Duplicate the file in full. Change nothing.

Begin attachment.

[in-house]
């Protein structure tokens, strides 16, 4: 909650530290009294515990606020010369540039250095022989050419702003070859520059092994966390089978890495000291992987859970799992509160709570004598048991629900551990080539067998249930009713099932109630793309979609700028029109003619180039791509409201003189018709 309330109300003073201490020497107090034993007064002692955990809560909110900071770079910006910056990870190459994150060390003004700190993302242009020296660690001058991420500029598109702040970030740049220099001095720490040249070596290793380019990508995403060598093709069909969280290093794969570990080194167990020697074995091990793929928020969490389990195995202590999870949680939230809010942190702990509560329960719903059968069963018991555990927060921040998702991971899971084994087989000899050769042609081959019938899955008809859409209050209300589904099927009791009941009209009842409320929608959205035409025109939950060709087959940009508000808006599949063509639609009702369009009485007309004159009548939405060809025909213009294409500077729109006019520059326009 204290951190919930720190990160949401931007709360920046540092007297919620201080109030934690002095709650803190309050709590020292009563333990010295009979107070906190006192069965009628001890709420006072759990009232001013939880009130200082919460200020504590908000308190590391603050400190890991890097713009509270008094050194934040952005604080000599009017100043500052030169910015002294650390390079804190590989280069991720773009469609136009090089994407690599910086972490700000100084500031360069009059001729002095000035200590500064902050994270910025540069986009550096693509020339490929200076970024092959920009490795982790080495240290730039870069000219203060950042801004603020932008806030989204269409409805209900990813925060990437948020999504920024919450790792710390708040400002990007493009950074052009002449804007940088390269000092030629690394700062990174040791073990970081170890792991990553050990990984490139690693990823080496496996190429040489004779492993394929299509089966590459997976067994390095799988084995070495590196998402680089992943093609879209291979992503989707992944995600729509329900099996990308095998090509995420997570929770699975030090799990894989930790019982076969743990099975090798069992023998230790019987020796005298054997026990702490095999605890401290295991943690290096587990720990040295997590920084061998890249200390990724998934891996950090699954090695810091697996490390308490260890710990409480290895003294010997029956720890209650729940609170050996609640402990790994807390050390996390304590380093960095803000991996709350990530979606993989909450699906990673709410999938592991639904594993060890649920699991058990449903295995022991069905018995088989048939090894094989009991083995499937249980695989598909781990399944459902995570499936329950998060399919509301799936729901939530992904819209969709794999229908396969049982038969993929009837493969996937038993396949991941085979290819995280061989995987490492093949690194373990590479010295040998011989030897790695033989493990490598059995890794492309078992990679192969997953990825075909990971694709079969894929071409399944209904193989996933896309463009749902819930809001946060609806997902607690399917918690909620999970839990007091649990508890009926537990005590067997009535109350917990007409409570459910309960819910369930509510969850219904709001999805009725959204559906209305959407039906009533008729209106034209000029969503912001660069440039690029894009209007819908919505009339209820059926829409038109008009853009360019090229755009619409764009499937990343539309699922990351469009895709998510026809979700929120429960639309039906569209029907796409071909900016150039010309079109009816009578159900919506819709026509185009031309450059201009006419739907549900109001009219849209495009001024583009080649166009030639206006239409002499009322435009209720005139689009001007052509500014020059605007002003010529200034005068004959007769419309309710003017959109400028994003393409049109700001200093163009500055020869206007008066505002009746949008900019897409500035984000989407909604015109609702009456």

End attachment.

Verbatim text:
[in-house]
């Protein structure tokens, strides 16, 4: 909650530290009294515990606020010369540039250095022989050419702003070859520059092994966390089978890495000291992987859970799992509160709570004598048991629900551990080539067998249930009713099932109630793309979609700028029109003619180039791509409201003189018709 309330109300003073201490020497107090034993007064002692955990809560909110900071770079910006910056990870190459994150060390003004700190993302242009020296660690001058991420500029598109702040970030740049220099001095720490040249070596290793380019990508995403060598093709069909969280290093794969570990080194167990020697074995091990793929928020969490389990195995202590999870949680939230809010942190702990509560329960719903059968069963018991555990927060921040998702991971899971084994087989000899050769042609081959019938899955008809859409209050209300589904099927009791009941009209009842409320929608959205035409025109939950060709087959940009508000808006599949063509639609009702369009009485007309004159009548939405060809025909213009294409500077729109006019520059326009 204290951190919930720190990160949401931007709360920046540092007297919620201080109030934690002095709650803190309050709590020292009563333990010295009979107070906190006192069965009628001890709420006072759990009232001013939880009130200082919460200020504590908000308190590391603050400190890991890097713009509270008094050194934040952005604080000599009017100043500052030169910015002294650390390079804190590989280069991720773009469609136009090089994407690599910086972490700000100084500031360069009059001729002095000035200590500064902050994270910025540069986009550096693509020339490929200076970024092959920009490795982790080495240290730039870069000219203060950042801004603020932008806030989204269409409805209900990813925060990437948020999504920024919450790792710390708040400002990007493009950074052009002449804007940088390269000092030629690394700062990174040791073990970081170890792991990553050990990984490139690693990823080496496996190429040489004779492993394929299509089966590459997976067994390095799988084995070495590196998402680089992943093609879209291979992503989707992944995600729509329900099996990308095998090509995420997570929770699975030090799990894989930790019982076969743990099975090798069992023998230790019987020796005298054997026990702490095999605890401290295991943690290096587990720990040295997590920084061998890249200390990724998934891996950090699954090695810091697996490390308490260890710990409480290895003294010997029956720890209650729940609170050996609640402990790994807390050390996390304590380093960095803000991996709350990530979606993989909450699906990673709410999938592991639904594993060890649920699991058990449903295995022991069905018995088989048939090894094989009991083995499937249980695989598909781990399944459902995570499936329950998060399919509301799936729901939530992904819209969709794999229908396969049982038969993929009837493969996937038993396949991941085979290819995280061989995987490492093949690194373990590479010295040998011989030897790695033989493990490598059995890794492309078992990679192969997953990825075909990971694709079969894929071409399944209904193989996933896309463009749902819930809001946060609806997902607690399917918690909620999970839990007091649990508890009926537990005590067997009535109350917990007409409570459910309960819910369930509510969850219904709001999805009725959204559906209305959407039906009533008729209106034209000029969503912001660069440039690029894009209007819908919505009339209820059926829409038109008009853009360019090229755009619409764009499937990343539309699922990351469009895709998510026809979700929120429960639309039906569209029907796409071909900016150039010309079109009816009578159900919506819709026509185009031309450059201009006419739907549900109001009219849209495009001024583009080649166009030639206006239409002499009322435009209720005139689009001007052509500014020059605007002003010529200034005068004959007769419309309710003017959109400028994003393409049109700001200093163009500055020869206007008066505002009746949008900019897409500035984000989407909604015109609702009456």